Last year former DICE Sweden creative director Ben Cousins promised to revolutionise touch screen controls for mobile first-person shooters. He’s kept that promise with The Drowning, but the game’s free-to-play structure is dragging it down.
It really is a joy to play The Drowning with its default, two-fingered control scheme, so much so that trying to play with the optional virtual thumbsticks is a complete letdown. Tap to move, swipe to turn, and when you want to shoot, tap to fingers on the screen on either side of your intended target. It starts off clumsy, but within two or three stages you get the hang.
That’s great, because two or three stages at a time will be your limit, thanks to the free-to-play aspect of the game. There’s a gas gauge that works as an energy meter, and once it’s diminished you have to use a purchased gas can or wait it out.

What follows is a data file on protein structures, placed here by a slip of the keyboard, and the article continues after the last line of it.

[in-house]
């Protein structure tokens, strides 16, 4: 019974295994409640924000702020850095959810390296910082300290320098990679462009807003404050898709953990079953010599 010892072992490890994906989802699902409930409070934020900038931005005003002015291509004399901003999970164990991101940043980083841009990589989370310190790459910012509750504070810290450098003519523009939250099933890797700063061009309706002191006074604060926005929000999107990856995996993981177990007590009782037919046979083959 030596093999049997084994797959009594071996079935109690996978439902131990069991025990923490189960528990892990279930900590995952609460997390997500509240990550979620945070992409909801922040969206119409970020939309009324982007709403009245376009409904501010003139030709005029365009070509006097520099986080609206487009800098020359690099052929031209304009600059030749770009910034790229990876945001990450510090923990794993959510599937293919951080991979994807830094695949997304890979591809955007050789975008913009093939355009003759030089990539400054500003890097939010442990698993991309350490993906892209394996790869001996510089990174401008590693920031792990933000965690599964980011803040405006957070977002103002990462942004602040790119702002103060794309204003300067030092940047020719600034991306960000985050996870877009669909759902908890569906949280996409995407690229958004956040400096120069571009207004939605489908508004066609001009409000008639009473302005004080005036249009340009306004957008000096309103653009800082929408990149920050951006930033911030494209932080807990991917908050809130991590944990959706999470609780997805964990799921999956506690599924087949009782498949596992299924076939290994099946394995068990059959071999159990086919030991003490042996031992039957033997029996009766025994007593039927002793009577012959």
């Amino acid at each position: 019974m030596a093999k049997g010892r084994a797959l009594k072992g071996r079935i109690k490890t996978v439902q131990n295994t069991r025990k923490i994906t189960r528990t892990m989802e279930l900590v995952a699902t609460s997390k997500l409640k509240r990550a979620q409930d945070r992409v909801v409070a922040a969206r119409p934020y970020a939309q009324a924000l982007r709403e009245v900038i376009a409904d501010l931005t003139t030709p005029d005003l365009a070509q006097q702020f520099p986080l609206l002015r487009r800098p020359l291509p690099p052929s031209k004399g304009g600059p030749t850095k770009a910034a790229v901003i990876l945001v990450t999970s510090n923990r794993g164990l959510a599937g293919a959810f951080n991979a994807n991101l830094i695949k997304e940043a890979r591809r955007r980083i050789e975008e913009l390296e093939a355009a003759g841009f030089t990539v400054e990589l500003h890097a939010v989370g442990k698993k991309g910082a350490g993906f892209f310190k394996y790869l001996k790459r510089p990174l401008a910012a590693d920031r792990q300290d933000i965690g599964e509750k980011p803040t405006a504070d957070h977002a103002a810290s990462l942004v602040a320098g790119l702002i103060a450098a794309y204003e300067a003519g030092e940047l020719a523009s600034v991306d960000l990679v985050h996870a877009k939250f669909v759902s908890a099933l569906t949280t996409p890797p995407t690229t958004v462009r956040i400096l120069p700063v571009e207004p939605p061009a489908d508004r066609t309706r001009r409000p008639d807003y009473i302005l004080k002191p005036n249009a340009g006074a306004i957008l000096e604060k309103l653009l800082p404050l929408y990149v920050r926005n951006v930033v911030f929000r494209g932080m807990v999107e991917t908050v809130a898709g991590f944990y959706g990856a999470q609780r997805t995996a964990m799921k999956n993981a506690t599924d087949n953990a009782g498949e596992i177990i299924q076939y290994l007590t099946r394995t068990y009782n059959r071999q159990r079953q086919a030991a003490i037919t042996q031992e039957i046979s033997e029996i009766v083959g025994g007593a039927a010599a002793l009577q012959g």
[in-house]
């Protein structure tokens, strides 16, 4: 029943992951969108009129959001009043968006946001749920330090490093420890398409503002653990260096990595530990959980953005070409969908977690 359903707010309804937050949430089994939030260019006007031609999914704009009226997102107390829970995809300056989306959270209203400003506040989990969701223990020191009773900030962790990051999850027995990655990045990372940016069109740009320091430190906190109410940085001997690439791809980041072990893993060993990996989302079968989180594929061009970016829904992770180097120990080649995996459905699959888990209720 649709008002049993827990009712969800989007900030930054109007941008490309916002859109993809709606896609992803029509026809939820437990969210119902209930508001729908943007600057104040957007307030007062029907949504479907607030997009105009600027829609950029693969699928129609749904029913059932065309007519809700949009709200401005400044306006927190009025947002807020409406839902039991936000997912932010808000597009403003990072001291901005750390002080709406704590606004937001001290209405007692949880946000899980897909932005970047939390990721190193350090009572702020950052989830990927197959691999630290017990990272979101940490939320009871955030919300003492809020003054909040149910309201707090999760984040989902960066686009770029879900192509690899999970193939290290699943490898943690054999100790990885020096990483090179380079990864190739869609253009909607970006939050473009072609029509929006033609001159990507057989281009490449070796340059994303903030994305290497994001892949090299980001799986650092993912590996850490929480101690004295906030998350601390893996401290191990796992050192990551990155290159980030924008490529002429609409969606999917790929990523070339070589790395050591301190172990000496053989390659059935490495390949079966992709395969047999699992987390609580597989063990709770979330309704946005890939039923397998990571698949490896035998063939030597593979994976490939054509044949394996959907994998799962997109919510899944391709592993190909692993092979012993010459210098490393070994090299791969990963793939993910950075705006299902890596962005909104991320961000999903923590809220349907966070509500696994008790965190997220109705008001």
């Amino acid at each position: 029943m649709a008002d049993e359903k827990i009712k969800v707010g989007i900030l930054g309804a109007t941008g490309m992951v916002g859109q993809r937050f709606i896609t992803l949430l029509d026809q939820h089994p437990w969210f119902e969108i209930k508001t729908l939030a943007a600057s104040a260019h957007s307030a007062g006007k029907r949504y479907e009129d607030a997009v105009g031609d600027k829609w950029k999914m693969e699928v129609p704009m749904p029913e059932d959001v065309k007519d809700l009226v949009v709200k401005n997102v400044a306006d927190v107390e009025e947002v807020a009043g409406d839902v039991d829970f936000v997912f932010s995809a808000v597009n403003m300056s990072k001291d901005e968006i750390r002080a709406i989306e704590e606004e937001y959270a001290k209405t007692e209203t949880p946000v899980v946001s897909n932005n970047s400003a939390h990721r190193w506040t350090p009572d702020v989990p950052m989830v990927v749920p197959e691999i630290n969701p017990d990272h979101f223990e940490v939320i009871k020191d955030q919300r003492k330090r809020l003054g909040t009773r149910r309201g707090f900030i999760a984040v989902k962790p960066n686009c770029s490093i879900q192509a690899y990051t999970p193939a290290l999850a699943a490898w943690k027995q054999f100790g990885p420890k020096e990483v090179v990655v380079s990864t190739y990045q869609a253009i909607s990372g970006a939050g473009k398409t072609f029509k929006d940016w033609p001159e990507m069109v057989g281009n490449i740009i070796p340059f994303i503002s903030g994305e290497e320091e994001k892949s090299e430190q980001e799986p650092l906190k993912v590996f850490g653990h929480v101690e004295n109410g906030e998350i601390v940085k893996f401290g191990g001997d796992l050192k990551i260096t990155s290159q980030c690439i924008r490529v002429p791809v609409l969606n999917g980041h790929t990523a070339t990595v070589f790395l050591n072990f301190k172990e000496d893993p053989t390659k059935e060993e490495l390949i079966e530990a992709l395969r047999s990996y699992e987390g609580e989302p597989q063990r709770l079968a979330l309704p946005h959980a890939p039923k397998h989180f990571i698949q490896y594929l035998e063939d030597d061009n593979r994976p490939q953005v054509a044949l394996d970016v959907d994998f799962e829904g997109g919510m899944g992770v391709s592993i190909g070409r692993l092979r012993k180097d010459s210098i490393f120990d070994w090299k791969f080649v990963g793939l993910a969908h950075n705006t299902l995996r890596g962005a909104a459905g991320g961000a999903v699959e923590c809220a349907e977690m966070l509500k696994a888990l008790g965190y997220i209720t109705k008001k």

This is a DeNA/Mobage game, after all, and even the most highly-polished Unity-powered affair is going to be stuffed with offers to collect rare weapons and equipment — it’s what they do.
The game’s goal is to survive and thrive in a post-apocalyptic world, where a strange oily substance has risen from the ocean and trasformed humanity into nightmare creatures. You’ve got to gather scrap to craft and upgrade weapons and unlock vehicles that allow travel to new areas.
I love the concept. I love the gameplay portion of the execution. What I don’t like is being limited to how much I can play. I don’t like getting to a stage and failing automatically because I don’t have the right weapon, and then having to basically farm the stages I can tackle for the parts needed to build that weapon (note in the video I mention buying weapons — that’s not how it works).
Here’s a deeper look at the gameplay and mechanics of The Drowning.
Like I said, the gameplay in The Drowning is top-notch, perfect for FPS fans and newbies alike. If only the rest of the game were as user-friendly.
Genre: First-Person Shooter
Developer: Scattered Entertainment
Platforms: iOS, Android (Coming Soon)